NASA’s Dawn spacecraft began orbiting Ceres (pictured), which is also a dwarf planet, in 2015. This allowed a team led by Thomas Prettyman at the Planetary Science Institute in Tucson, Arizona, to measure hydrogen at the asteroid’s surface.
Water inside Ceres chemically alters the surface, leaving a hydrogen imprint there. The highest hydrogen concentrations appeared at mid to high latitudes.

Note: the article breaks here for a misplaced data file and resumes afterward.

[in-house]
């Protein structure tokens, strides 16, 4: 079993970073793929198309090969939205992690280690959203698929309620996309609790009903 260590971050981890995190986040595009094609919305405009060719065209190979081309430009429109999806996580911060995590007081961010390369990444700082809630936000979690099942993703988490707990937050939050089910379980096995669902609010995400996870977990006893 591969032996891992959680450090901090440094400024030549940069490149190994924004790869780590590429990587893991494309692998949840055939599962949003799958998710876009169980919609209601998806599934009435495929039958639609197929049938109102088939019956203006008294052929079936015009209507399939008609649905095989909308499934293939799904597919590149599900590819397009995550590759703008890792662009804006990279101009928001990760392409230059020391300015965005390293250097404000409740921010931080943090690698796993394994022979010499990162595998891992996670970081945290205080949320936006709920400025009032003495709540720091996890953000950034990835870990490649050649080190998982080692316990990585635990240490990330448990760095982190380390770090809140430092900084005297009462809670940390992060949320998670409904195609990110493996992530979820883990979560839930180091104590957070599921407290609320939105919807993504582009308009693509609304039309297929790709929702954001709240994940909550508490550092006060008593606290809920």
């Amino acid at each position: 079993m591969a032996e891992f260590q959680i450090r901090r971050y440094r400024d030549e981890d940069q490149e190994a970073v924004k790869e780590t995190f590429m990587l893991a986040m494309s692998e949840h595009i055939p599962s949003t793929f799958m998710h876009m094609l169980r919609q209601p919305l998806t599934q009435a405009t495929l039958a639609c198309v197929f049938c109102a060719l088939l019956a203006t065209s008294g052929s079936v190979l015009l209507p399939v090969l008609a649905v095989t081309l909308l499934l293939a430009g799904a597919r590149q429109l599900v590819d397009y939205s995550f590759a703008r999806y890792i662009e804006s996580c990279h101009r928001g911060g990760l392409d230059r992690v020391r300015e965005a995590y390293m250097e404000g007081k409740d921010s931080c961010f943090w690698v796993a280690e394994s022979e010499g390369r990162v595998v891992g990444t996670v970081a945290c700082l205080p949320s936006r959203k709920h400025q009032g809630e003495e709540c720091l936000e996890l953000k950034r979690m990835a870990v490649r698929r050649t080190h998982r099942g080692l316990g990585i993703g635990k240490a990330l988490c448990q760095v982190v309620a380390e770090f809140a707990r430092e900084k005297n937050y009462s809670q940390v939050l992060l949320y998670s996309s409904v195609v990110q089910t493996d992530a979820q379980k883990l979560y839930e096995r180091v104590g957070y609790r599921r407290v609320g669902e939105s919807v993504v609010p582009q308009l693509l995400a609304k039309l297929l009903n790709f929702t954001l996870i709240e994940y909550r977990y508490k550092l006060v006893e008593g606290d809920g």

A second study looked at ice trapped in permanently shadowed regions of Ceres’ surface. Of the 634 craters studied, only 10 contained icy material, say Thomas Platz of the Max Planck Institute for Solar System Research in Göttingen, Germany, and his colleagues. Ceres, like Mercury and the Moon, can apparently trap frozen water in dark areas for long periods of time, they add.
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